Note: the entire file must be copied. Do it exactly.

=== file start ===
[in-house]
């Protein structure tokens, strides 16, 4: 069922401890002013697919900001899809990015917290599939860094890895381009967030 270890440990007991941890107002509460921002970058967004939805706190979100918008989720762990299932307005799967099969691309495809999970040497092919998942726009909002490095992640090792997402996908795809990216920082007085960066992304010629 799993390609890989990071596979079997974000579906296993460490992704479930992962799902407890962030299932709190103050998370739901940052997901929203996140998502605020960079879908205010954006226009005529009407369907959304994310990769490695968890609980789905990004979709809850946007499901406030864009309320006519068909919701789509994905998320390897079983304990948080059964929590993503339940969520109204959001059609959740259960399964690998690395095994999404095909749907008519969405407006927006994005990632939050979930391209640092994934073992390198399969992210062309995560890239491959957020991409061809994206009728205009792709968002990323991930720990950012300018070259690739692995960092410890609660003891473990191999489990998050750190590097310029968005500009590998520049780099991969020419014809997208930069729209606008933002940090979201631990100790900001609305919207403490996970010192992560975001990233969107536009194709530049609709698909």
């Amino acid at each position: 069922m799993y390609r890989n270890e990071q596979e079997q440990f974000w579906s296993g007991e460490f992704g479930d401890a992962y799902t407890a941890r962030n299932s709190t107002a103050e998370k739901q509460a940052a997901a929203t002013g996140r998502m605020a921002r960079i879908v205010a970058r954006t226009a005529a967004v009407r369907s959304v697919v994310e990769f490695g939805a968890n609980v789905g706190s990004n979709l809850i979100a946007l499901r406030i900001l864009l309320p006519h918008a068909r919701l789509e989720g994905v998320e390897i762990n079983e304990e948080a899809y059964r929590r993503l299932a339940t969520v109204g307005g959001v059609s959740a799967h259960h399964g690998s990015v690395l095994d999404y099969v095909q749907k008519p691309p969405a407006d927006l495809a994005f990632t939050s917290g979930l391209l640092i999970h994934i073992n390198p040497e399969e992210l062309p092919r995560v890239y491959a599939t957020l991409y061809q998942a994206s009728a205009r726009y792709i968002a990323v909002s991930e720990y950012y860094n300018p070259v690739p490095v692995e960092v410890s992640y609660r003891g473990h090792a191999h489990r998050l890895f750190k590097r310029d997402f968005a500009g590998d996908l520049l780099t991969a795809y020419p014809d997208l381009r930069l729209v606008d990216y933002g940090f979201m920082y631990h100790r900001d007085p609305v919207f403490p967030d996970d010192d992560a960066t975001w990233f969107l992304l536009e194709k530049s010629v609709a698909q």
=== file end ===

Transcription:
[in-house]
């Protein structure tokens, strides 16, 4: 069922401890002013697919900001899809990015917290599939860094890895381009967030 270890440990007991941890107002509460921002970058967004939805706190979100918008989720762990299932307005799967099969691309495809999970040497092919998942726009909002490095992640090792997402996908795809990216920082007085960066992304010629 799993390609890989990071596979079997974000579906296993460490992704479930992962799902407890962030299932709190103050998370739901940052997901929203996140998502605020960079879908205010954006226009005529009407369907959304994310990769490695968890609980789905990004979709809850946007499901406030864009309320006519068909919701789509994905998320390897079983304990948080059964929590993503339940969520109204959001059609959740259960399964690998690395095994999404095909749907008519969405407006927006994005990632939050979930391209640092994934073992390198399969992210062309995560890239491959957020991409061809994206009728205009792709968002990323991930720990950012300018070259690739692995960092410890609660003891473990191999489990998050750190590097310029968005500009590998520049780099991969020419014809997208930069729209606008933002940090979201631990100790900001609305919207403490996970010192992560975001990233969107536009194709530049609709698909």
């Amino acid at each position: 069922m799993y390609r890989n270890e990071q596979e079997q440990f974000w579906s296993g007991e460490f992704g479930d401890a992962y799902t407890a941890r962030n299932s709190t107002a103050e998370k739901q509460a940052a997901a929203t002013g996140r998502m605020a921002r960079i879908v205010a970058r954006t226009a005529a967004v009407r369907s959304v697919v994310e990769f490695g939805a968890n609980v789905g706190s990004n979709l809850i979100a946007l499901r406030i900001l864009l309320p006519h918008a068909r919701l789509e989720g994905v998320e390897i762990n079983e304990e948080a899809y059964r929590r993503l299932a339940t969520v109204g307005g959001v059609s959740a799967h259960h399964g690998s990015v690395l095994d999404y099969v095909q749907k008519p691309p969405a407006d927006l495809a994005f990632t939050s917290g979930l391209l640092i999970h994934i073992n390198p040497e399969e992210l062309p092919r995560v890239y491959a599939t957020l991409y061809q998942a994206s009728a205009r726009y792709i968002a990323v909002s991930e720990y950012y860094n300018p070259v690739p490095v692995e960092v410890s992640y609660r003891g473990h090792a191999h489990r998050l890895f750190k590097r310029d997402f968005a500009g590998d996908l520049l780099t991969a795809y020419p014809d997208l381009r930069l729209v606008d990216y933002g940090f979201m920082y631990h100790r900001d007085p609305v919207f403490p967030d996970d010192d992560a960066t975001w990233f969107l992304l536009e194709k530049s010629v609709a698909q």